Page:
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What is the Use of Bonifacio Today?

This piece should come out a day before the 160th birth anniversary of Gat Andres Bonifacio — national hero, revolutionary, Tondo boy — and two days after the official celebration of Bonifacio Day (government decided to move it earlier in accordance with its policy of holiday economics). The title of this article might seem too utilitarian to some but it is a question asked by millions of young Filipinos reading about his life, other heroes, and the history of the Philippines. 


That was, in fact, the same question I asked when I was in elementary school and well into high school. Why are we studying dead men, and events that happened decades ago? Will I be able to use these later in life? Bonifacio, Jose Rizal, Gregorio del Pilar and other heroes lived in a different time and in completely different circumstances. It was not until I got into college at the University of the Philippines in Diliman when the answer to this irreverent questions started to take shape.

Then later on in life I got very interested in history, not as an academic subject, but as a source of insights and information that allowed me to reflect on current problems we are facing today. I realized how foolish and immature my question was. We do not study history to replicate what Bonifacio and Rizal did. We are not being asked to become a Supremo or to become a propagandist. We study history, and, more significantly I think, the lives of men and women who lead in the creation of our nation in order to understand how they grappled with their particular problems and reflect on how we can understand and solve our own. In other words, while they lived in a different era we can certainly learn valuable lessons from them.

Take the Supremo for instance. I have always admired ALL our national heroes but if I had to pick one who I can truly relate to, it has to be Andres Bonifacio. This is probably because he was a Tondo boy through and through. He was born in a small hut at Calle Azcarraga, presently known as Claro M. Recto Avenue which at that time was part of Tondo. Some historians have questioned whether Bonifacio was really poor or was in fact middle class.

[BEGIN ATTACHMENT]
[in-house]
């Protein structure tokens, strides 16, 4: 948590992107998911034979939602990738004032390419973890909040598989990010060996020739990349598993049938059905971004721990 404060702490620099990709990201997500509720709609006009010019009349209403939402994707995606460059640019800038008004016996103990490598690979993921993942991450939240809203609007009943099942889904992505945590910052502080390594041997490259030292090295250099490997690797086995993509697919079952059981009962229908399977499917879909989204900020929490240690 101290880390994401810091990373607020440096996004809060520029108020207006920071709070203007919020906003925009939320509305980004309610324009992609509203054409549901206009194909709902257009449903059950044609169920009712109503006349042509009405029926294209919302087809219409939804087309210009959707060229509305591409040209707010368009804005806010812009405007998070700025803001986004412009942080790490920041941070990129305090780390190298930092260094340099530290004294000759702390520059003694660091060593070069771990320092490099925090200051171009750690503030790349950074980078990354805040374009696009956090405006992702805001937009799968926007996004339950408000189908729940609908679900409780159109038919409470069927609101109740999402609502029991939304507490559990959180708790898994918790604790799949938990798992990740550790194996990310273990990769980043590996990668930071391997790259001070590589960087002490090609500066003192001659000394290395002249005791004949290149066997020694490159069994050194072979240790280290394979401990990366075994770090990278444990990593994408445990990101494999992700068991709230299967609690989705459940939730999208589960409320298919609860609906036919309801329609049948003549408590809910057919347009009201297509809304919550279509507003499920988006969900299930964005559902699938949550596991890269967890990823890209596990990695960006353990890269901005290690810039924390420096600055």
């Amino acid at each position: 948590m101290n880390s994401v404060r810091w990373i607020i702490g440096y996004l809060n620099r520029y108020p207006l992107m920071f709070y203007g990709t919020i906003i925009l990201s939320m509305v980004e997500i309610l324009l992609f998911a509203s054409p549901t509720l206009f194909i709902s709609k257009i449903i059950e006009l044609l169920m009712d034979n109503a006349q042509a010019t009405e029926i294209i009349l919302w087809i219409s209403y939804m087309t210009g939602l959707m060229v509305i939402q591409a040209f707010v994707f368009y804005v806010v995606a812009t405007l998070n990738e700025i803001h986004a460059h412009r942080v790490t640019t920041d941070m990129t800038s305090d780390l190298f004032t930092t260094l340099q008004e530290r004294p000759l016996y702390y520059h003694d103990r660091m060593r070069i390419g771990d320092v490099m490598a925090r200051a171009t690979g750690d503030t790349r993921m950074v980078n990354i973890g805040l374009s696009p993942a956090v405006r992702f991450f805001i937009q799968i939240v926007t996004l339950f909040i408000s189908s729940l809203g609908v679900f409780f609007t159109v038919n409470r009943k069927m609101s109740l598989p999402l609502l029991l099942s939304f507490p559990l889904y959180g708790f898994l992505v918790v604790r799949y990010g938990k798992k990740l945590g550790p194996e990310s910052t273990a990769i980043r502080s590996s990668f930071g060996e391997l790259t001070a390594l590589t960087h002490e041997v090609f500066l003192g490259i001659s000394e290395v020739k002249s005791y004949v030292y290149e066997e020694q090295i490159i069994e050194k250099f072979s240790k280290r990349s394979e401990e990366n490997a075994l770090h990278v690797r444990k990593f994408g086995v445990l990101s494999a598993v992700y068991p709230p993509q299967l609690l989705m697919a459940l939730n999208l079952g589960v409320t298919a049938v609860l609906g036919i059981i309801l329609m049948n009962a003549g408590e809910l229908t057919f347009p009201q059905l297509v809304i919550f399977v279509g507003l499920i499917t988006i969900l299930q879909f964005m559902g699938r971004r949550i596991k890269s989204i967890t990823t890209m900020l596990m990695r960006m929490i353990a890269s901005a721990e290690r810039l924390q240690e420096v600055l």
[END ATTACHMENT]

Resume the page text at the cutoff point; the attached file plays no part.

This issue of what to label him socio-economically is irrelevant. Bonifacio and his five other siblings became orphaned at a young age of 14. At that age, Bonifacio assumed the responsibility of raising his younger siblings. He sold paper fans and canes to support his family. He would later work as messenger in Fleming & Company, and as warehouse man until 1896. 


Even if we assume without conceding that Bonifacio was born to a middle-class family, there is no doubt that he and his siblings were orphaned and had to overcome tremendous difficulty in life. The point is not whether or not he should be classified as “poor” or “middle class,” the point of his life story is the fact that he overcame hardships in life by using hard work, perseverance and a sense of responsibility for others.

That, by the way, is also the answer to the question I posed as the title of this column. Bonifacio is useful because he can serve as an inspiration to young people who might be encountering tough times in life. When you read his life as a kid, as a teenager, and later as the leader of the Philippine revolution, Bonifacio was always the underdog. He overcame extraordinary odds to accomplish what he had accomplished in life. It seemed like all forces conspired to stop him. But it did not stop him from doing great things. I would like to believe that it is the Tondo boy in him, never giving up even when all is lost. And that is why a grateful nation, 160 years later, continues to commemorate his life.

That is the reason why I enjoy reading about history and the lives of men and women in the past. I find it useful and delightful to read about the lives of heroes — in politics, in our history and even in the world of business. It is not about becoming them or copying them. It’s about finding yourself and your place in this world.



Manila Bulletin/Views/MannyVillar